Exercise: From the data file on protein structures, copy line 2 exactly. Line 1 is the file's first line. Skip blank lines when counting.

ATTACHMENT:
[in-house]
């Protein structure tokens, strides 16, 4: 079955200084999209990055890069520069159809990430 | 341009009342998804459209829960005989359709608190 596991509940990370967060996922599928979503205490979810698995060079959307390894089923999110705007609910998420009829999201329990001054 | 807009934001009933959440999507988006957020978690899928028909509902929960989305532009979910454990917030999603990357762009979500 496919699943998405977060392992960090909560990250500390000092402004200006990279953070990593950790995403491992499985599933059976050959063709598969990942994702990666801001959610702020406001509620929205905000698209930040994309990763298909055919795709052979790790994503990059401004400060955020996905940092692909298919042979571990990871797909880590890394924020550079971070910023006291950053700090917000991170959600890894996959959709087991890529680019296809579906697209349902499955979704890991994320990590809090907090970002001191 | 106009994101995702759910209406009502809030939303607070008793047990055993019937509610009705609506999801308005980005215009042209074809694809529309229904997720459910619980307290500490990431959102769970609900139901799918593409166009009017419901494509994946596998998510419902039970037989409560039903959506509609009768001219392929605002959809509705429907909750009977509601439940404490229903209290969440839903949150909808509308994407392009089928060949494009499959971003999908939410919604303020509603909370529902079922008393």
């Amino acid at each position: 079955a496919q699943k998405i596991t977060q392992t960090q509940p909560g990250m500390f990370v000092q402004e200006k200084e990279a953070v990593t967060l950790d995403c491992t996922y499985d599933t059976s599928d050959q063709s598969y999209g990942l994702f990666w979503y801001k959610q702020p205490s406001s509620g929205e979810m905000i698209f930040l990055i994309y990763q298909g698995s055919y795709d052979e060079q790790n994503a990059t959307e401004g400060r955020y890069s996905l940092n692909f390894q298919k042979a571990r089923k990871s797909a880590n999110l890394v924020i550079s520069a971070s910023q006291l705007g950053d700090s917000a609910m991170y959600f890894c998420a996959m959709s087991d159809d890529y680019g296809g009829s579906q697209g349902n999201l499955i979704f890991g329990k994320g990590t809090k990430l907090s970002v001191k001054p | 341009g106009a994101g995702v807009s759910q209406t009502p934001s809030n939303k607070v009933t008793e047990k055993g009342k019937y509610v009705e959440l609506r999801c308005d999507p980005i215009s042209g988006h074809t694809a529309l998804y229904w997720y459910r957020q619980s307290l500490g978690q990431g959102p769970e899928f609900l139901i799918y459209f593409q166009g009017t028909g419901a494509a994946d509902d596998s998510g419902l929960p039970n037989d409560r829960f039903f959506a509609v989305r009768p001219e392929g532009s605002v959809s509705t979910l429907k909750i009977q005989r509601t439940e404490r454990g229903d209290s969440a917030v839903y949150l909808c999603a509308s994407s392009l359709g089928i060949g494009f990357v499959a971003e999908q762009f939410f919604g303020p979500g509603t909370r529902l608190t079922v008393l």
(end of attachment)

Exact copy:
């Protein structure tokens, strides 16, 4: 079955200084999209990055890069520069159809990430 | 341009009342998804459209829960005989359709608190 596991509940990370967060996922599928979503205490979810698995060079959307390894089923999110705007609910998420009829999201329990001054 | 807009934001009933959440999507988006957020978690899928028909509902929960989305532009979910454990917030999603990357762009979500 496919699943998405977060392992960090909560990250500390000092402004200006990279953070990593950790995403491992499985599933059976050959063709598969990942994702990666801001959610702020406001509620929205905000698209930040994309990763298909055919795709052979790790994503990059401004400060955020996905940092692909298919042979571990990871797909880590890394924020550079971070910023006291950053700090917000991170959600890894996959959709087991890529680019296809579906697209349902499955979704890991994320990590809090907090970002001191 | 106009994101995702759910209406009502809030939303607070008793047990055993019937509610009705609506999801308005980005215009042209074809694809529309229904997720459910619980307290500490990431959102769970609900139901799918593409166009009017419901494509994946596998998510419902039970037989409560039903959506509609009768001219392929605002959809509705429907909750009977509601439940404490229903209290969440839903949150909808509308994407392009089928060949494009499959971003999908939410919604303020509603909370529902079922008393």